There has been a cycle of unprecedented events occurring since the start of the Covid-19 pandemic, one which has resulted in many people losing their jobs, and often placing them under intense financial strain. Unfortunately, in some cases this has led to creditors taking the law into their own hands by repossessing or depriving debtors of goods or services.
The process of depriving a person of goods or services without having followed due process is known as spoliation.
How does the spoliation law protect you?
It is important for you to know what to do when you are deprived of your possessions, or services such as your access to water or electricity where you reside. In terms of the law surrounding spoliation, it is not necessary to determine whether you are the true owner of the goods being dispossessed or that you have a legal right to possess them, as long as you were in peaceful and undisturbed possession of the items or services concerned.
A good example, however ridiculous sounding, is that of a thief riding around on a bicycle that he stole a month back. If the owner somehow manages to locate the thief and forcefully takes back his bicycle without going through the police or through the courts, the thief would likely be successful with a spoliation application asking that his possession of the bicycle be returned. It would then be up to the owner to follow the various legal processes afforded to him in order to regain possession of his bicycle.
Dispossession must be handled lawfully through the courts
In terms of South African law, it is pivotal that these forms of dispossession are handled through courts for lawful assistance to occur. It is always advised to acquire the assistance of legal professionals to set out the facts and put them before the court as coherently and as efficiently as possible to ensure your rights are being protected efficiently and adequately.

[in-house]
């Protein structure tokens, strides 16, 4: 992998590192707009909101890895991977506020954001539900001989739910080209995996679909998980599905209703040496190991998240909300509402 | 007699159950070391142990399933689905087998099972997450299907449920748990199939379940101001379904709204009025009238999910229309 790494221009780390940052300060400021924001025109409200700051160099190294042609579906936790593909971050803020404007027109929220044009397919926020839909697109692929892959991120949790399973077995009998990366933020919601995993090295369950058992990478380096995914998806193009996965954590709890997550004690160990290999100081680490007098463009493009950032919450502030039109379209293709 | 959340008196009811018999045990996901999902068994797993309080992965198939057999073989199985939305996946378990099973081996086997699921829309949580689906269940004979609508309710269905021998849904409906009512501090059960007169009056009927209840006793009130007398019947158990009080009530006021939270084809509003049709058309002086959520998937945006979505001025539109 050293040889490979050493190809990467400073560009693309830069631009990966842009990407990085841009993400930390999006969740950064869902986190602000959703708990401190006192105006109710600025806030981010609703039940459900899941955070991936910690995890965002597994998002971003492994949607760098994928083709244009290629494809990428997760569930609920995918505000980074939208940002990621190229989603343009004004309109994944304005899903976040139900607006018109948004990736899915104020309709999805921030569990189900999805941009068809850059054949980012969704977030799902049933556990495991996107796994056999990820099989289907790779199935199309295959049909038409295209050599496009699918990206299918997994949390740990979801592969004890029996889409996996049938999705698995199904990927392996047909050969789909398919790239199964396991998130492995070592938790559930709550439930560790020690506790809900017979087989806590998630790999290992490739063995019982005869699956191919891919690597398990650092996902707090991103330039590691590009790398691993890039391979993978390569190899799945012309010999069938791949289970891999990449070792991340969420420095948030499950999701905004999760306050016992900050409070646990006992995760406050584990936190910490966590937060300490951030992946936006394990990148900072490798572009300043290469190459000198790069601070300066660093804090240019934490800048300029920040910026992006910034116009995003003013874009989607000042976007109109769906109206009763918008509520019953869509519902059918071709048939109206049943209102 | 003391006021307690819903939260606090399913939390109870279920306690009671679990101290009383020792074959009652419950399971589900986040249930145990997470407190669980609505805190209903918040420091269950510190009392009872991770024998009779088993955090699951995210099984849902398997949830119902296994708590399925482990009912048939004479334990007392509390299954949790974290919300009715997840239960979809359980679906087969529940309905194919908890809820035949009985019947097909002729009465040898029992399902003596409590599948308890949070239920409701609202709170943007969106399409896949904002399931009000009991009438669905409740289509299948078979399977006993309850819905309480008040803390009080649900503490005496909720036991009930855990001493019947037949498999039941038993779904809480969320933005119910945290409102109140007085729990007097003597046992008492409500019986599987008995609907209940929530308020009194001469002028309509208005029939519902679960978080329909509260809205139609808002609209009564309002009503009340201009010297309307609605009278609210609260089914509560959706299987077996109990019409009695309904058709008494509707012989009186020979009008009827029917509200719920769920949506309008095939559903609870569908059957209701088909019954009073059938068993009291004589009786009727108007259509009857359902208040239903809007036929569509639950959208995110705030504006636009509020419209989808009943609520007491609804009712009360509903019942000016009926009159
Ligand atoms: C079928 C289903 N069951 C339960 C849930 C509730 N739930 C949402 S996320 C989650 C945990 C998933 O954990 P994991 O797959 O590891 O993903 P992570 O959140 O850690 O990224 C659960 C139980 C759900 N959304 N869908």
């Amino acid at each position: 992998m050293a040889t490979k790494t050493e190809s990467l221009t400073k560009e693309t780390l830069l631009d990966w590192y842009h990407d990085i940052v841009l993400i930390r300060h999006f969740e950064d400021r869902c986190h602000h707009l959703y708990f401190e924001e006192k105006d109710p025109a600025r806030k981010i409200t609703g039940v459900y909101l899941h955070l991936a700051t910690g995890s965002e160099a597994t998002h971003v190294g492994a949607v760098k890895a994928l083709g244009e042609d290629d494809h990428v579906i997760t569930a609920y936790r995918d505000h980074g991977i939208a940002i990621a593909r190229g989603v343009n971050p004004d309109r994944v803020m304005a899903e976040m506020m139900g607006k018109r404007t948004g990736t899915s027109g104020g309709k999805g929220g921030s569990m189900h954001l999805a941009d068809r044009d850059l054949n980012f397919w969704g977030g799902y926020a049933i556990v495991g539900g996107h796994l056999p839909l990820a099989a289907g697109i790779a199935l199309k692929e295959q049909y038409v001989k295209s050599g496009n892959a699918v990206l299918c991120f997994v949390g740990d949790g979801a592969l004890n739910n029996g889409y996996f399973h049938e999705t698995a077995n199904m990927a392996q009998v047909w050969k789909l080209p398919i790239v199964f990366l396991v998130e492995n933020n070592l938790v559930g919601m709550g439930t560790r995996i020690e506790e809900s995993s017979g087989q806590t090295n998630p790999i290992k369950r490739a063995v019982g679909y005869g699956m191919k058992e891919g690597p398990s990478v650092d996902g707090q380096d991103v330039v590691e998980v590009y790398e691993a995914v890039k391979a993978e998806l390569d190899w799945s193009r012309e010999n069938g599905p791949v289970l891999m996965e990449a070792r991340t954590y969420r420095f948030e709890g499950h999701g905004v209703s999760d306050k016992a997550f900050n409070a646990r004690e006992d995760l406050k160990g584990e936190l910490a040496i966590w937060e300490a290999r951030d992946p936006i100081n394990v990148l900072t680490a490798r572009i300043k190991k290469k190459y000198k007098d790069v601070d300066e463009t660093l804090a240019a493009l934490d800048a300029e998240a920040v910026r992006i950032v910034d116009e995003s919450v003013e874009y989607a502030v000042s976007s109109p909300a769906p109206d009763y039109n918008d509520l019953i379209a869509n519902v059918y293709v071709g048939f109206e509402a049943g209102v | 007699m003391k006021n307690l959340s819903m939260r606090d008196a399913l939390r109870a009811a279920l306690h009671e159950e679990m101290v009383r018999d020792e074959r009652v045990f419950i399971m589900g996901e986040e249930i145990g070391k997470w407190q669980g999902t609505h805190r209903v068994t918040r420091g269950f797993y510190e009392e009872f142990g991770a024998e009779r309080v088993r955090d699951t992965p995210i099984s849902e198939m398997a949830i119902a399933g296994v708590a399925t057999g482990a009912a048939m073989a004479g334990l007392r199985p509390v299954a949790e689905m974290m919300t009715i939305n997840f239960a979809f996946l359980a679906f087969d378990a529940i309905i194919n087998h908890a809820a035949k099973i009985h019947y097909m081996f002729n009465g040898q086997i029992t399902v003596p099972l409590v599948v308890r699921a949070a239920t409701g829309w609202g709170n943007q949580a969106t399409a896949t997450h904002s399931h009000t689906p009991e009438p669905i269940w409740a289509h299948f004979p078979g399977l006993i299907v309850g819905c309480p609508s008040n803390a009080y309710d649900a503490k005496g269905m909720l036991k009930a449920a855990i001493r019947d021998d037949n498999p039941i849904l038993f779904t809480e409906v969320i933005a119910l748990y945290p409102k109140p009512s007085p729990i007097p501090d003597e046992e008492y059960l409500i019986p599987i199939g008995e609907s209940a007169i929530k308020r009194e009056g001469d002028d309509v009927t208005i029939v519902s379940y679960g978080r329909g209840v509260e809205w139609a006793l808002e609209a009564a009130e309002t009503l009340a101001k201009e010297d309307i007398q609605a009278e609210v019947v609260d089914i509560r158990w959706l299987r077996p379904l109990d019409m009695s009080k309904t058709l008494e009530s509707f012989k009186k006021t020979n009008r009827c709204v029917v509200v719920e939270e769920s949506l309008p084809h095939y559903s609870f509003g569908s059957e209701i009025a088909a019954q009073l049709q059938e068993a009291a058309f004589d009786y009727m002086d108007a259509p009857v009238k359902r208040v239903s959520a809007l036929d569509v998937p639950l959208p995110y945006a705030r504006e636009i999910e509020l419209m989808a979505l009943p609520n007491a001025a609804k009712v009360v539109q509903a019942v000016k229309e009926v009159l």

A letter of demand is a good first step
Legal professionals must also remember that a letter of demand is often encouraged before taking effective steps to issue a spoliation application, however this is not a general obligation.
Spoliation is used to prevent people taking the law into their own hands
Spoliation is known as a “true possessory remedy” which is used to restore any possession of movables, immovables or rights. This remedy is used to prevent “self-help”, essentially where anyone would want to take the law into their own hands, this was stated in the case of Ivanov v North West Gambling Board and Others 2012 (6) SA 67 (SCA).
Speak to a legal expert
For more assistance with spoliation-related matters, speak to our Litigation and Dispute Resolution attorneys at Abrahams & Gross Attorneys. We can assist with all matters related to dispossession and spoliation.
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The articles on these web pages are provided for general information purposes only. Whilst care has been taken to ensure accuracy, the content provided is not intended to stand alone as legal advice. Always consult a suitably qualified attorney on any specific legal problem or matter.